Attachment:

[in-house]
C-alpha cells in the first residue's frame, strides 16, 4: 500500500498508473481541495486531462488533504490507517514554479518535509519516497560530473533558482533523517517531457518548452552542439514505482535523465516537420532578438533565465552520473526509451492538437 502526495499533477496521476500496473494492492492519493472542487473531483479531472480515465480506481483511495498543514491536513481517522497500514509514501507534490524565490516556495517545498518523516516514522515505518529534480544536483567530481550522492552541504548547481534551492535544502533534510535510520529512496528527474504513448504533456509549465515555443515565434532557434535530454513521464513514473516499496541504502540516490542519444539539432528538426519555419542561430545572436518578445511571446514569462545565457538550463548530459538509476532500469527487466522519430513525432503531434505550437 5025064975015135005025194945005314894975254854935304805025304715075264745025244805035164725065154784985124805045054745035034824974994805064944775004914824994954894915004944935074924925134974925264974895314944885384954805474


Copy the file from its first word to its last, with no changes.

[in-house]
C-alpha cells in the first residue's frame, strides 16, 4: 500500500498508473481541495486531462488533504490507517514554479518535509519516497560530473533558482533523517517531457518548452552542439514505482535523465516537420532578438533565465552520473526509451492538437 502526495499533477496521476500496473494492492492519493472542487473531483479531472480515465480506481483511495498543514491536513481517522497500514509514501507534490524565490516556495517545498518523516516514522515505518529534480544536483567530481550522492552541504548547481534551492535544502533534510535510520529512496528527474504513448504533456509549465515555443515565434532557434535530454513521464513514473516499496541504502540516490542519444539539432528538426519555419542561430545572436518578445511571446514569462545565457538550463548530459538509476532500469527487466522519430513525432503531434505550437 5025064975015135005025194945005314894975254854935304805025304715075264745025244805035164725065154784985124805045054745035034824974994805064944775004914824994954894915004944935074924925134974925264974895314944885384954805474